Rule 4 of the Rules--Every nomination paper delivered under Sub-section (1) of Section 33 or under that sub-section read with Sub-section (4) of Section 39 shall be completed in the form specified in Schedule II. Schedule II of the Rules--Nomination paper

(Rule 4) Election to the .....

Election to the .....

1. Name of the constituency,

2. Name of candidate.

3. Father's/Husband's name.

4. Age.

5. Address

6. It the candidate is a member of the Scheduled Castes or of the Scheduled Tribes or of a tribe in any autonomous district of Assam, state the particular caste or tribe, and the area in relation to which such caste or tribe is one of the Scheduled Castes or Scheduled Tribes, as the case may be.

7. Constituency in the electoral roll of which the name of the candidate is included.

8. Serial number of the candidate in electoral roll of the constituency in which his name is included.

9. Name of the proposer.

10. Serial number of the proposer in the electoral roll of the constituency.

11. Number of the proposer in the list maintained under Sub-section (1) or Sub-section (2) of Section 152 of the Representation of the People Act, 1951.

12. Signature of the proposer.

13. Name of the seconder.

14. Serial number of the seconder in the electoral roll of the constituency.

15. Number of the seconder in the list maintained under Sub-section (1) or Sub-section (2) of Section 152 of the Representation of the People Act, 1951.

16. Signature of the seconder.

* * * * * * * * * * Foot notes--.....

(6) Where the electoral roll is sub-divided into parts and separate serial numbers are assigned to the electors entered in each part, a description of the part in which the name of the person concerned is entered must also be given in items Nos. 8, 10 and 14.

14. The entries in items Nos. 10 and 14 in the nomination paper, Ex. P-2A, were not defective as the serial numbers were given from the current electoral roll of 1952. In Item No. 8, however, the serial number of respondent No. 2 was given as 3834 of Bhimganj Mandi Ward No. 1 Kotah. Though it was not specifically stated that the number was from the electoral roll of 1951 yet a certified copy of the entry in the electoral of 1951 was appended to it and it was mentioned in Item No. 8 that a certified copy had been so appended.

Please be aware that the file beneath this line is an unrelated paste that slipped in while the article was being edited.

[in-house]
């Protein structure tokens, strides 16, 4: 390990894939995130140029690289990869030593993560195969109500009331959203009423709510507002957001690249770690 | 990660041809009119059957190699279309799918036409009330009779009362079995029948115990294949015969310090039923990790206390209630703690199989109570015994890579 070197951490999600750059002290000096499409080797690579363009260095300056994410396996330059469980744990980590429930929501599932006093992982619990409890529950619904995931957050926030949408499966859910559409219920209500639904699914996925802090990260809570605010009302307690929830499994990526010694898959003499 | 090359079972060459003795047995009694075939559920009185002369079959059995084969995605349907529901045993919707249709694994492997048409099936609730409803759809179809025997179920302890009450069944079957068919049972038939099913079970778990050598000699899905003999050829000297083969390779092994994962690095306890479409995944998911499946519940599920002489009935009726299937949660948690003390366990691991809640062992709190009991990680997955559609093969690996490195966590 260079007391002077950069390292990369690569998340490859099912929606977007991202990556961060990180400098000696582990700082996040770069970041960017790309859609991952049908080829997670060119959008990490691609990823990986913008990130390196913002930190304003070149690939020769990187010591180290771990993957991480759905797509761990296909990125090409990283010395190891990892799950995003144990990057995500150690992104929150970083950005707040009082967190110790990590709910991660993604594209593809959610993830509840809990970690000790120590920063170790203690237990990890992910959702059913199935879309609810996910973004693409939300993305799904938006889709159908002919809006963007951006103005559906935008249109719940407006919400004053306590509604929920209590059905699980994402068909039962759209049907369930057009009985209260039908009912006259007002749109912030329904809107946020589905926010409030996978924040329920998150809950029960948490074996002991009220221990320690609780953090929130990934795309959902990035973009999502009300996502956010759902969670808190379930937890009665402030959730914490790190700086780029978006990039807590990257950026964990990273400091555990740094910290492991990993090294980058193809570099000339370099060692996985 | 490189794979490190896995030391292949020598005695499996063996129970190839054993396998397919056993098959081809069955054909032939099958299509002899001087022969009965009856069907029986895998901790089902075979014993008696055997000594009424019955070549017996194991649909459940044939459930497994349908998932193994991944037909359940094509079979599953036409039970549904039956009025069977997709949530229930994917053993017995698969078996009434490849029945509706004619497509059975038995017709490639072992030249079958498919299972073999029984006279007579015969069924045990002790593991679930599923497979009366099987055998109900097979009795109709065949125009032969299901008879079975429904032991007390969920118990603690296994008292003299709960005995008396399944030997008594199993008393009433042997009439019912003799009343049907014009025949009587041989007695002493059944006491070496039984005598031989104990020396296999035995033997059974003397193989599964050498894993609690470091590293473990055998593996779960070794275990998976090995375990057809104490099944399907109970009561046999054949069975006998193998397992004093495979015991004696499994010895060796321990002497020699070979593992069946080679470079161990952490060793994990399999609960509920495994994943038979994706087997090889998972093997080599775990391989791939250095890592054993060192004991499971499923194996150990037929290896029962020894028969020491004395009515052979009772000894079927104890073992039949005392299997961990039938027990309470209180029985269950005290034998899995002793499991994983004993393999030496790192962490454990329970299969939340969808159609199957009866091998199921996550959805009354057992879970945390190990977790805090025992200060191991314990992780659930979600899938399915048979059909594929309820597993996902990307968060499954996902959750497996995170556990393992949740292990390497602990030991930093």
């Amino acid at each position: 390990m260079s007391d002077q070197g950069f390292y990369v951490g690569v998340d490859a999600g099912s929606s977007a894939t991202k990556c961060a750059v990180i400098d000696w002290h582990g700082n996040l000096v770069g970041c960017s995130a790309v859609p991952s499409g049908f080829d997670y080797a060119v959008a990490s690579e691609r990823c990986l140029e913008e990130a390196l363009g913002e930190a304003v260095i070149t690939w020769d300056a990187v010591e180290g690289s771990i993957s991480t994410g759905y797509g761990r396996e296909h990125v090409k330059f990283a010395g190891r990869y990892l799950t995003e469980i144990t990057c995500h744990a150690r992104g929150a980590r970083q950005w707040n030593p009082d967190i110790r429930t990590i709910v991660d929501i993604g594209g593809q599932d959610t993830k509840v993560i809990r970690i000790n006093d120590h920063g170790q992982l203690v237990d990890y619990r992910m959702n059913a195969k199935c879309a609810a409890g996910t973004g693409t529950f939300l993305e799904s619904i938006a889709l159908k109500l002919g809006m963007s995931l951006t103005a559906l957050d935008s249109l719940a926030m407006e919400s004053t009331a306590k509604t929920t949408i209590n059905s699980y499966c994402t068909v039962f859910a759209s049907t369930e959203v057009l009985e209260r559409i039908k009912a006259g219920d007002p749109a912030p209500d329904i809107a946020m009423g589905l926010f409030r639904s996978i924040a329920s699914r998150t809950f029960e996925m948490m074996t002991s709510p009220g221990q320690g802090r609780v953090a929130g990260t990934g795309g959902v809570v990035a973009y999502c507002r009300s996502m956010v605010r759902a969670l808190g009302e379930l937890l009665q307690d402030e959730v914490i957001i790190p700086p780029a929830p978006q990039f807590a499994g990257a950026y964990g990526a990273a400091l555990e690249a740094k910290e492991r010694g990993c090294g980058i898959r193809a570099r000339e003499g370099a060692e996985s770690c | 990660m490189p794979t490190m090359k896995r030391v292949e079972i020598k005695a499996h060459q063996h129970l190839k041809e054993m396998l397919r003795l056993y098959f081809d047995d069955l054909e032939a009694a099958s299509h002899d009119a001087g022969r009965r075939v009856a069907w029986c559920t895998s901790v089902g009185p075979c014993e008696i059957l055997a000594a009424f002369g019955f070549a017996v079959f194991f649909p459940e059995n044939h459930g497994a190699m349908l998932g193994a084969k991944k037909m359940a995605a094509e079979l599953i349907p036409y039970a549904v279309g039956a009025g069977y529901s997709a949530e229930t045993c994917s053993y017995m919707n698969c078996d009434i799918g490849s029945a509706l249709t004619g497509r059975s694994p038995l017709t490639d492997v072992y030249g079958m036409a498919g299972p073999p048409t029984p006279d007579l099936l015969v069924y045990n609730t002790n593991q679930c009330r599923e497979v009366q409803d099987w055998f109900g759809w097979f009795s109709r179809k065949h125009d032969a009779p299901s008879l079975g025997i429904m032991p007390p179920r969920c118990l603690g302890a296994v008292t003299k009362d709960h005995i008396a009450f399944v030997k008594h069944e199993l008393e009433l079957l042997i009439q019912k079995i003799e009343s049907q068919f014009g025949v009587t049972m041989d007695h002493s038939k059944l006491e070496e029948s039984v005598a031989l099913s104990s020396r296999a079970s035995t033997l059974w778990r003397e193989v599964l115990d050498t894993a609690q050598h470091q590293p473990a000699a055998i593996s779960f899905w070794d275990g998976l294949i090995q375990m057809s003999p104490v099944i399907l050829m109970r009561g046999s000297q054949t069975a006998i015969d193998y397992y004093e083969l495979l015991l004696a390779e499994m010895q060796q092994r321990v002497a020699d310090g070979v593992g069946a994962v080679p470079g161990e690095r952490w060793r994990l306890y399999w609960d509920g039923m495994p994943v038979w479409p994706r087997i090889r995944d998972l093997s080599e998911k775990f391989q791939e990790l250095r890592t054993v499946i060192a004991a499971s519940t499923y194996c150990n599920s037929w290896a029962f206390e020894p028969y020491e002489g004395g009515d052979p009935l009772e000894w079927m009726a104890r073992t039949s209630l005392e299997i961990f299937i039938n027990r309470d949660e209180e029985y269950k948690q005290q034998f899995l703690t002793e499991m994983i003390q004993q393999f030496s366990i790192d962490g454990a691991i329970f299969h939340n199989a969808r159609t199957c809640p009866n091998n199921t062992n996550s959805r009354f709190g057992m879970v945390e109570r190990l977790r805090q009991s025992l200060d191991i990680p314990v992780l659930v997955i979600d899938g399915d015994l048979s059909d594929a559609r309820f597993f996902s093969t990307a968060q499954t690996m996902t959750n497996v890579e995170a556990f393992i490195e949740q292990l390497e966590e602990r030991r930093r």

It thus becomes obvoius that the ssrial number stated at Item No. 8 of Ex. P-2A related to the electoral roll of 1951. The argument of Mr. Tyagi is that since the year of the electoral roll was not mentioned in Ex. P-2A the entry of serial number at Item No. 8 may as well be taken to be from the electoral roll of the year 1952 and therefore, the insertion of the serial number 3834 amounts only to the giving of a wrong number from the current electoral roll of 1952. This argument cannot be accepted in the face- of the certified copy of. the electoral roll of 1951 filed along with Ex. P-2A and the clear mention at Item No. 8 in Ex. P-2A that a certified copy had been appended to it.

15. Before dealing with the arguments of the learned counsel for the petitioner we may say that it has not been contended by Mr. Tyagi that the order of the Returning Officer with respect to the three of the four nomination papers filed by respondent No. 2 was improper. His case is that the order of rejection was not proper only so far as nomination paper Ex P-2A of the Election Tribunal's record is concerned. He has also conceded that there was no clerical or printing error in relation to the entry of electoral roll number in Ex. P-2A. He has also conceded that even in the matter of clerical error with respect to names and numbers correction can be made only at the presentation stage and not thereafter.

Although under these circumstances it is not necessary for us to refer to any authority as to whether putting down of serial number quite different from the relevant electoral roll is a clerical error or not yet we may refer to an English authority, referred to by Mr. Pathak on mis point in Gothard v. Clarke, (1880) 5 CPD 253 (A). In that case a candidate was nominated at a municipal election for the office of town councillor by 33 & 39 Vict. c. 40 (The Municipal Elections Act, 1875), Section 1, Sub-section 2. Schedule 1, Form 2 and Note. It was required that the number on the burgess roll of a burgess nominating a candidate should be stated in the nomination paper.

In the nomination paper, in question, instead of the right number 695 the number 704 appeared and an objection was taken thereto. It was allowed by the Returning Officer although no one had been or could be misled by the mistake. It was held that the decision of the Returning Officer was correct and the effect of the mistake was not remedied by and court not be amended under the provisions of 41 & 42 Vict, c. 26, Section 41, and 35 & 36 Vict. c. 33, Section 13. At page 261 of the judgment the following observations of Grove J appear :